Cream cheese has a tangy flavor, thick consistency, and, as the name implies, a creamy quality that can match Greek yogurt. What’s more, it can be found in the cold storage of many grocery stores and markets. It’s already a staple of several bread and cake recipes that call for moistness and fluffiness.

It’s important to note that cream cheese is milder when it comes to acidity, so it might not lend the same tart edge that Greek yogurt tends to leave.

This substitute might make your baked goods heavier or more moist than intended. Cream cheese fresh from the refrigerator will be thicker than Greek yogurt, but you can remedy this by thawing it out to room temperature.

Once you’ve warmed it until it’s thin enough, you can directly substitute an equal measure of cream cheese for Greek yogurt in your recipe.

You can also thin it out by adding water, milk, or cream along with drops of lemon juice to mimic Greek yogurt’s tartness. You can use an equal portion of the thinned mixture.

Cottage Cheese

things to eat with cottage cheese

Cottage cheese is not only low in sugar and rich in protein like Greek yogurt, but it also has a high calcium content that will help keep your bones strong.

However, unlike Greek yogurt, this substitute has a chunkier texture because of its tapioca-like curds. That’s why most people prefer to throw cottage cheese into a blender first until it comes out smoother. After blending, you can directly substitute an equal portion of cottage cheese for Greek yogurt in the recipe you’re following.



Buttermilk is significantly thinner and runnier than Greek yogurt, but what makes this ingredient a good substitute is that it can lend the same tangy taste and moistness to your baked goods.

It is good at helping bread and cakes rise, adding to their moisture and fluffiness. Outside of baking, buttermilk is sometimes used for marinating because it can tenderize meat.

Because it has a more liquid consistency, it’s best to replace any measure of Greek yogurt with only three quarters’ worth of buttermilk.

For example, if your recipe calls for a cup of Greek yogurt, three-fourths of a cup of buttermilk will be enough to take its place. However, if you want to keep the ratio of buttermilk to Greek yogurt equal, you can add more flour to the mixture you’re preparing until you achieve the consistency your food should have.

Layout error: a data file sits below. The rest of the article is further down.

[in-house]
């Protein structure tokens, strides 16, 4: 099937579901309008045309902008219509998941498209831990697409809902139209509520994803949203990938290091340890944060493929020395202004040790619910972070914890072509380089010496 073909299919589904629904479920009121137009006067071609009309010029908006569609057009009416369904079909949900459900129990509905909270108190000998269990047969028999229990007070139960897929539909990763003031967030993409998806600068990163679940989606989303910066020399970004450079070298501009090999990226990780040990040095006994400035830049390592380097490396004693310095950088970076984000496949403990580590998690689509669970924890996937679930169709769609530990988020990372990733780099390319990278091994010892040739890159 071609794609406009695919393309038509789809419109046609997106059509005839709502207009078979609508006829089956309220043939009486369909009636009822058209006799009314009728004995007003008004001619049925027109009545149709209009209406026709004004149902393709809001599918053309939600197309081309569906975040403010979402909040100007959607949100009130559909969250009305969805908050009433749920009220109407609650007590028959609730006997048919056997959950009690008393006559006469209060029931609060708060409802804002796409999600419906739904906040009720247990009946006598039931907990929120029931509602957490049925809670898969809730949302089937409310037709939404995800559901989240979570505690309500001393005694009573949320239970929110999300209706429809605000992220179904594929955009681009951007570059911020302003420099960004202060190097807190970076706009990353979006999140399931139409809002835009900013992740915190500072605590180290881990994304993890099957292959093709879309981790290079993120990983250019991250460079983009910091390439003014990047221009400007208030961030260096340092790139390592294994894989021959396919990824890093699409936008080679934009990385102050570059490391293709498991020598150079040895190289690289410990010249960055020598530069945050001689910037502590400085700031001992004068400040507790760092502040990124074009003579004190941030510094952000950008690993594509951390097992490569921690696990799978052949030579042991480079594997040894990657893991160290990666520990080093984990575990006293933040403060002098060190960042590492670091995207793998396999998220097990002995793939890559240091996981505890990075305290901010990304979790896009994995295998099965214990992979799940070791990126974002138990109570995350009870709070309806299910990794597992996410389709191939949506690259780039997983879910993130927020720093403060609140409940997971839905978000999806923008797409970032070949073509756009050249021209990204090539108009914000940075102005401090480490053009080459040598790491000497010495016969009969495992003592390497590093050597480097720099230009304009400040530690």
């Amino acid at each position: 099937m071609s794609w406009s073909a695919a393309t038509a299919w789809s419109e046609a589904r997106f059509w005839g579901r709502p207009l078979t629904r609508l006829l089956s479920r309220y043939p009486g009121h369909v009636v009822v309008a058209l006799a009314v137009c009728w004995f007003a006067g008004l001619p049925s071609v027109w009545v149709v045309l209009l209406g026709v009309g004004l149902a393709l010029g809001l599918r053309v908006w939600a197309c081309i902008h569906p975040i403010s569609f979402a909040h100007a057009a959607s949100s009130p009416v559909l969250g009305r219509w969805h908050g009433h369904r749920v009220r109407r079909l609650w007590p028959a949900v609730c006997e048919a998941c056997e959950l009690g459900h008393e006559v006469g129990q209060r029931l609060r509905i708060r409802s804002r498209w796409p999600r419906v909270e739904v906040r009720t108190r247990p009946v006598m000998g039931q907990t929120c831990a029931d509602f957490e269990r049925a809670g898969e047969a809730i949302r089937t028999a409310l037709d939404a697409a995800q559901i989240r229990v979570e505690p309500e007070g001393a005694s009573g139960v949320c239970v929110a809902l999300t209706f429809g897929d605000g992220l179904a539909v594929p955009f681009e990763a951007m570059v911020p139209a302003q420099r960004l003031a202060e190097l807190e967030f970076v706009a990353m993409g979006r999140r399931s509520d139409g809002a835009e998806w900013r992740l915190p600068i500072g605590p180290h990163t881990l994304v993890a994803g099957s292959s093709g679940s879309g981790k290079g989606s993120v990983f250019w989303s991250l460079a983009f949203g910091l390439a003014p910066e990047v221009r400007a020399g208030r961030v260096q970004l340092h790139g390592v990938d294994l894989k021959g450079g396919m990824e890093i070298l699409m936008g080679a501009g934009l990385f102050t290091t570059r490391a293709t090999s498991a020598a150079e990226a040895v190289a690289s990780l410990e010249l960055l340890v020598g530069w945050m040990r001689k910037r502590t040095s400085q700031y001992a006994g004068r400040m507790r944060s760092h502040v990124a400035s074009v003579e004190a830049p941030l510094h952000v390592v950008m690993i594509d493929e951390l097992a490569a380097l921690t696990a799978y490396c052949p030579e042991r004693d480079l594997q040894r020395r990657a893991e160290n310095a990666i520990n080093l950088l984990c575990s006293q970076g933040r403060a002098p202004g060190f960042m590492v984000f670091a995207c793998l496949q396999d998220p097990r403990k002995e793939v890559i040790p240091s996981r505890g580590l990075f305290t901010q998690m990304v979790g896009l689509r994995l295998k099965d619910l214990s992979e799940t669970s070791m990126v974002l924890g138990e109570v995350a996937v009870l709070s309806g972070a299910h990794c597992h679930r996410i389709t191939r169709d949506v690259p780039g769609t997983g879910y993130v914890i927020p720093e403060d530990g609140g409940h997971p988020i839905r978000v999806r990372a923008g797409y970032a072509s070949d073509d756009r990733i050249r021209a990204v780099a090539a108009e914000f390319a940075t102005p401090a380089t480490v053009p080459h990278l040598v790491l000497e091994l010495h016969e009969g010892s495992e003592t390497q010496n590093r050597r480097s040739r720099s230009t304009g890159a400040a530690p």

Non-dairy Greek Yogurt Substitutes for Baking

If you happened to be lactose intolerant, here are some other alternatives to replace greek yogurt in your baking receipe.

Almond Butter

Almond Butter

Almond butter, a paleo alternative, is high in monounsaturated fat, which helps lower blood cholesterol levels. It is naturally sweet and creamy, qualities that call back to the sweet-and-tart characteristic of Greek yogurt.

The moistness that it imparts also helps to bind baking ingredients together.

For easier mixing, you can melt almond butter for 20 seconds in a pan or the microwave. And because almond butter adds so much moisture, it’s best to use only half the amount of the Greek yogurt listed as a replacement.

Half a cup of almond butter is enough to take the place of one cup of Greek yogurt.

Cashew Milk or Cashew Mayo

Cashew Milk

Cashew milk is packed with many nutrients such as vitamin D, vitamin E, calcium, and iron that help to improve eyesight and prevent heart ailments.

Cashews, the vital ingredient to this substitute, contain polyphenols, carotenoids, and other antioxidants that are good for the body. Cashew milk can be used in various cake recipes that call for Greek yogurt.

Pistachio Yogurt

Pistachio Yogurt

Pistachio yogurt, another paleo ingredient, contains unsaturated fat that helps regulate blood pressure, blood sugar, and blood cholesterol levels.

It’s also rich in fiber and minerals, which help strengthen the immune system. Pistachios can help reduce the risk of osteoporosis and manage body weight.

Soft Tofu or Silken Tofu

Silken Tofu

This is a substitute that any vegan or foodie looking for dairy-free alternatives will appreciate. Silken tofu has a naturally neutral flavor, but its soft, creamy consistency is similar to Greek yogurt.